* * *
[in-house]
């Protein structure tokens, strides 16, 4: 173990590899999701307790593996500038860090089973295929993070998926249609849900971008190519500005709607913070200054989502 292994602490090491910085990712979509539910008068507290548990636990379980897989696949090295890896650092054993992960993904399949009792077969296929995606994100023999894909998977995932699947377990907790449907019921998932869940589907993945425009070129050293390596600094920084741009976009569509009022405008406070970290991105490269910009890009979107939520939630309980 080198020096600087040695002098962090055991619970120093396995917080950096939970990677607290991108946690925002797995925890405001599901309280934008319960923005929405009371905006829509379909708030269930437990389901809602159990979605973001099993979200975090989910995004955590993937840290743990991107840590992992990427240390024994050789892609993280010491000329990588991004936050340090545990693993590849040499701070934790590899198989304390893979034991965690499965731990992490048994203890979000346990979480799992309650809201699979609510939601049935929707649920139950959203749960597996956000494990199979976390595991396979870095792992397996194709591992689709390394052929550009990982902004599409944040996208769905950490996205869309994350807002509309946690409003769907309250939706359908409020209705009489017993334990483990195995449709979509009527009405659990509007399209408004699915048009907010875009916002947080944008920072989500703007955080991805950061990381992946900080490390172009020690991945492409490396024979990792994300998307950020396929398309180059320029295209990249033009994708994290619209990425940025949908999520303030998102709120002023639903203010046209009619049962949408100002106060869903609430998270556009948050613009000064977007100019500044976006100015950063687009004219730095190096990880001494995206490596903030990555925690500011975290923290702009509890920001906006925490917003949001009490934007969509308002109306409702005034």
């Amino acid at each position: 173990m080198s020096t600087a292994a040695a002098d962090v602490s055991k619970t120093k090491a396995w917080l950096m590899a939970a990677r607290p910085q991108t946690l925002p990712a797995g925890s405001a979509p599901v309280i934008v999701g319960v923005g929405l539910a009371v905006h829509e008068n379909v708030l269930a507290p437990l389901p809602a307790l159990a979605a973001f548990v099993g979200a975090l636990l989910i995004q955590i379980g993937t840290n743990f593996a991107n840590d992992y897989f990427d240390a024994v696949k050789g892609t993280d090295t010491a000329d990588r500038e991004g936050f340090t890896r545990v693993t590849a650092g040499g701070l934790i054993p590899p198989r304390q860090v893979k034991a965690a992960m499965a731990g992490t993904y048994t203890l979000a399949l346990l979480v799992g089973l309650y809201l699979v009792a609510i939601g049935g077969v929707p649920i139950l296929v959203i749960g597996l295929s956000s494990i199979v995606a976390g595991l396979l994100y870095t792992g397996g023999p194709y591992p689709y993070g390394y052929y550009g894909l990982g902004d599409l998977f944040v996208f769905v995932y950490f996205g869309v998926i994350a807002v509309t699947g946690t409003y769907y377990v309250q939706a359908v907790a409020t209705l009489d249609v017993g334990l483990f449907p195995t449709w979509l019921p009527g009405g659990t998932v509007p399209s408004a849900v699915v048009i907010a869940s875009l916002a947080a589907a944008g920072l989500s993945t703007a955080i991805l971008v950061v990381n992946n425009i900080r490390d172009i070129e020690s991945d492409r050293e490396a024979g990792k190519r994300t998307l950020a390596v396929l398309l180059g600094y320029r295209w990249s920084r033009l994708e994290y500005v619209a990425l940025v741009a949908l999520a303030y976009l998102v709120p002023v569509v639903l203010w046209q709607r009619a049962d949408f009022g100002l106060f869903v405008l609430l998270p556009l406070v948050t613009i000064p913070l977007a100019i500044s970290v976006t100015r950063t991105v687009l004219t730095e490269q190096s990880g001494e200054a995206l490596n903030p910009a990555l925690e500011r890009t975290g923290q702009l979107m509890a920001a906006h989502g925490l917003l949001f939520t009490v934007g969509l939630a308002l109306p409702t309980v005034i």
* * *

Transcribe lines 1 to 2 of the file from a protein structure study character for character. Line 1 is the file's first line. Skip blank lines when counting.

[in-house]
């Protein structure tokens, strides 16, 4: 173990590899999701307790593996500038860090089973295929993070998926249609849900971008190519500005709607913070200054989502 292994602490090491910085990712979509539910008068507290548990636990379980897989696949090295890896650092054993992960993904399949009792077969296929995606994100023999894909998977995932699947377990907790449907019921998932869940589907993945425009070129050293390596600094920084741009976009569509009022405008406070970290991105490269910009890009979107939520939630309980 080198020096600087040695002098962090055991619970120093396995917080950096939970990677607290991108946690925002797995925890405001599901309280934008319960923005929405009371905006829509379909708030269930437990389901809602159990979605973001099993979200975090989910995004955590993937840290743990991107840590992992990427240390024994050789892609993280010491000329990588991004936050340090545990693993590849040499701070934790590899198989304390893979034991965690499965731990992490048994203890979000346990979480799992309650809201699979609510939601049935929707649920139950959203749960597996956000494990199979976390595991396979870095792992397996194709591992689709390394052929550009990982902004599409944040996208769905950490996205869309994350807002509309946690409003769907309250939706359908409020209705009489017993334990483990195995449709979509009527009405659990509007399209408004699915048009907010875009916002947080944008920072989500703007955080991805950061990381992946900080490390172009020690991945492409490396024979990792994300998307950020396929398309180059320029295209990249033009994708994290619209990425940025949908999520303030998102709120002023639903203010046209009619049962949408100002106060869903609430998270556009948050613009000064977007100019500044976006100015950063687009004219730095190096990880001494995206490596903030990555925690500011975290923290702009509890920001906006925490917003949001009490934007969509308002109306409702005034």